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Cruciate Ligament Repair at St. Norbert Animal Hospital
Lameness and knee pain in pets may occur over time as a result of degenerative ailments -- but when your pet appears to go lame all of a sudden, the cause may be a ruptured cranial cruciate ligament. Restoring function and relieving chronic pain in the joint generally means reconstructive orthopedic surgery. The good news is that these procedures are both well-understood and generally highly successful in most animals. Whether your pet fallen prey to a medical emergency (such as a traumatic accident) or his knee just finally "gave" after a long period of ever-worsening damage, you'll find the solutions he needs right here at St. Norbert Animal Hospital.
Understanding Ligament Ruptures
To see your dog or cat run, jump, and play, you'd never guess that his knee joints (also known as stifle joints) are among the most fragile in the body in terms of being vulnerable to injury. Much of this joint's stability comes from a small ligament called the cranial cruciate ligament (CCL) at the front of the knee. When this ligament ruptures, the knee can no longer support your pet's weight properly under normal motion. This results in cartilage deterioration, severe knee pain, and lameness in the affected leg.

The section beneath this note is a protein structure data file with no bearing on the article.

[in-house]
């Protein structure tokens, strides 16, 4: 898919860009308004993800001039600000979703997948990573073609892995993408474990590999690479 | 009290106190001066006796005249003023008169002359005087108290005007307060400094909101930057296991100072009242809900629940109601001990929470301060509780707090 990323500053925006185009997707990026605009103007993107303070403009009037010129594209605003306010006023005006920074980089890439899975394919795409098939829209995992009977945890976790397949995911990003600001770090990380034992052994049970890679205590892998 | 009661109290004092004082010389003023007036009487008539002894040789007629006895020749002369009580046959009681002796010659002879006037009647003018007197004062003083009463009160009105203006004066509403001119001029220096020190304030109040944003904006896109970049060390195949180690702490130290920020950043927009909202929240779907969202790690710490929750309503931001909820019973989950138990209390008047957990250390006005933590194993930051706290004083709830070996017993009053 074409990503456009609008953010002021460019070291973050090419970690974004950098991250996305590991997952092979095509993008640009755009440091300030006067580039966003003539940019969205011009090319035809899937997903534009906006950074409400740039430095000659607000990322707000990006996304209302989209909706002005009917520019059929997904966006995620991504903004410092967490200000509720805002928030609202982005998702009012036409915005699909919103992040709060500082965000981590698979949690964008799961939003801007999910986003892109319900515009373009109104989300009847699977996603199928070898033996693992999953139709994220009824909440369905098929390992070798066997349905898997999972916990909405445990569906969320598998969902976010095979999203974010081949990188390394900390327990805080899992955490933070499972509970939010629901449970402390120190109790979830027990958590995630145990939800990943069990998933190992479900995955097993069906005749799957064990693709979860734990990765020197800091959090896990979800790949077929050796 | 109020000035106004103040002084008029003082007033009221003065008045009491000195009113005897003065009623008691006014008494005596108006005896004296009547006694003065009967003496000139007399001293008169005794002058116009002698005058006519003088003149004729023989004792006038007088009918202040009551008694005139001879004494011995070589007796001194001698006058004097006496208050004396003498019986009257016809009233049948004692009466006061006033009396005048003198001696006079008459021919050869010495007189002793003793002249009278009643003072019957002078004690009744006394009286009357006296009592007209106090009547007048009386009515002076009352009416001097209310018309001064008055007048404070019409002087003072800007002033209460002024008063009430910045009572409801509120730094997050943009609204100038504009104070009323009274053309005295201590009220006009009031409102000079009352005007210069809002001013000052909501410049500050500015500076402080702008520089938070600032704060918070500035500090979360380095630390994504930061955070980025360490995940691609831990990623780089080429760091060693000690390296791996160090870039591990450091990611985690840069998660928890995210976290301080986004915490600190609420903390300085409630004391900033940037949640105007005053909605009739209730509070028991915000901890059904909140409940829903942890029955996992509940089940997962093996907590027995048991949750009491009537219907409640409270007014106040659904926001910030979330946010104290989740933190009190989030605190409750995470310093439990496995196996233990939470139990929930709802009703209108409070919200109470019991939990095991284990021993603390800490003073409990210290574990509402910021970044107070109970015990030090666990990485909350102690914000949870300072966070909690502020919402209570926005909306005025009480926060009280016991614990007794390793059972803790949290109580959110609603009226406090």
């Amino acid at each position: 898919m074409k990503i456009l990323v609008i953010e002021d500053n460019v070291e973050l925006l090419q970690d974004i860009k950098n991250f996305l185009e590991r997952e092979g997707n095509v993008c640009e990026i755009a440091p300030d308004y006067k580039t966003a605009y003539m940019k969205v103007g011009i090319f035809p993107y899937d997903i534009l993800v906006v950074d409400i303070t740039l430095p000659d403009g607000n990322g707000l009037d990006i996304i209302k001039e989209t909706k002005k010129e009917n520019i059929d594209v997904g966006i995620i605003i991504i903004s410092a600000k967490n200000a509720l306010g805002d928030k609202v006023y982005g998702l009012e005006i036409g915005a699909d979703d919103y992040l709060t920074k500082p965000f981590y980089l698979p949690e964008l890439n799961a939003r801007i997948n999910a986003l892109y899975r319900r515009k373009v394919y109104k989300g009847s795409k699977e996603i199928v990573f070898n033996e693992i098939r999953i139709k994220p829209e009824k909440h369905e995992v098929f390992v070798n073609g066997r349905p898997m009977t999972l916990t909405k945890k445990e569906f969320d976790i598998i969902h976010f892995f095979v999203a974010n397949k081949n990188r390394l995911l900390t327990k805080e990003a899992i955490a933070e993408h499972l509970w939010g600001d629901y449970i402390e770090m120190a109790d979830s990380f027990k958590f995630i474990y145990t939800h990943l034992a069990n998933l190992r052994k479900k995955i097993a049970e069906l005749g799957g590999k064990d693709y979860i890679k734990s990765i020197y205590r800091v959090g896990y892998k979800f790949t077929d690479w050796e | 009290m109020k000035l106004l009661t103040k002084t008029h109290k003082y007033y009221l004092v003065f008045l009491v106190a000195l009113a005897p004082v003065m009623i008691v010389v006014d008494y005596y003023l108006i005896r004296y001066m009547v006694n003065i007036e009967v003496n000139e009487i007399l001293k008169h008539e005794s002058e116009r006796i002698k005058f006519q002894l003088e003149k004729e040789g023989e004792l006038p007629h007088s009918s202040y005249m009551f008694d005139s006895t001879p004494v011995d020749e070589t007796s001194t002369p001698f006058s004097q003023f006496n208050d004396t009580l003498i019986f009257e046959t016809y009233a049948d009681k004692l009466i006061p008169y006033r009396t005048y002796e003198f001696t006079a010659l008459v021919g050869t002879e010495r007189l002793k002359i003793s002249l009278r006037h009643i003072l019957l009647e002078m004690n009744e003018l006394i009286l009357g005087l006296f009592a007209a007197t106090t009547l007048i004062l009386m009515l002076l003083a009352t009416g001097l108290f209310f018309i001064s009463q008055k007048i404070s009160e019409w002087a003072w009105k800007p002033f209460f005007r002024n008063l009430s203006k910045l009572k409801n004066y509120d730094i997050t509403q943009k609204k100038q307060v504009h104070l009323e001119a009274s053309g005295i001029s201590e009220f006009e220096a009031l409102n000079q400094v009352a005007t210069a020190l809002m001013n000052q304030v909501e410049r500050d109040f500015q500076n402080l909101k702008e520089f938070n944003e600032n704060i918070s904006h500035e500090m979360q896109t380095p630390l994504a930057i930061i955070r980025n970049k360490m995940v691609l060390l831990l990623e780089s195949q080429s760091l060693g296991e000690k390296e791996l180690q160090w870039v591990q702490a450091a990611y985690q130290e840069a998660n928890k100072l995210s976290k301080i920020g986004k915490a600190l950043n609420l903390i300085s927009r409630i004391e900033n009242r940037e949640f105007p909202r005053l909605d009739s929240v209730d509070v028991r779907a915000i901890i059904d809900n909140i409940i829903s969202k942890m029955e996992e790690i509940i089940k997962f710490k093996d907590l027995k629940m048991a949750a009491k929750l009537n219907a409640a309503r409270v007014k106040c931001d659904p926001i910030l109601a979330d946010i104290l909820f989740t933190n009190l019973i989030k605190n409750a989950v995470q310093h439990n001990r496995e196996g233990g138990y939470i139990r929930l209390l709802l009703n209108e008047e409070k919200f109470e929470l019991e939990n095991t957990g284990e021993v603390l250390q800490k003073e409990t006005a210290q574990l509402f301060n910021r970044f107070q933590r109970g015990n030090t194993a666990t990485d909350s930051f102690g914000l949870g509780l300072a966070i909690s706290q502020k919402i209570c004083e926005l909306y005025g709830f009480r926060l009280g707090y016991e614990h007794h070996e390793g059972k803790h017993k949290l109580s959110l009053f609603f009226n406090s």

A ruptured CCL may occur alongside other elements of a veterinary emergency, such as fractures or other joint damage sustained in an accident. But a total rupture can also begin very subtly as a partial rupture, especially in senior pets whose ligaments have changed in structure over the years. Large breeds, obese animals, and sedentary pets are at elevated risk for CCL ruptures.
Surgical Options at Our Vet Clinic
Depending on your pet's size, age and weight, our vet clinic may recommend different types of surgeries to compensate for the ruptured ligament. The most common options are:
- Extracapsular Repair - Smaller, lighter animals may benefit from the attachment of an artificial ligament. In these cases, we can place a ligature around the joint to restore the necessary stability.
- Tibial Tuberosity Advancement - A tibial tuberosity advancement makes sense for larger, heavier breeds for whom an extracapsular repair would be inadequate. This surgery alters the shape of the joint by shifting the bone that anchors the patellar tendon slightly forward. By changing the way forces act on the joint, we can make a working CCL completely unnecessary.
- Triple Plateau Leveling Osteotomy - A triple plateau leveling osteotomy works on the same principles as the tibial tuberosity repair -- it changes the joint structure to redirect forces on the joint so your pet no longer needs his CCL. The only difference is the part of the bone that is altered (in this case, the top of the tibia).
Schedule an Appointment with Your Veterinarian in Winnipeg
Your veterinarian in Winnipeg, Dr. Braha or Dr. Brar, can advise on which type of surgery is best for your pet. Call 204-261-7376 for an appointment!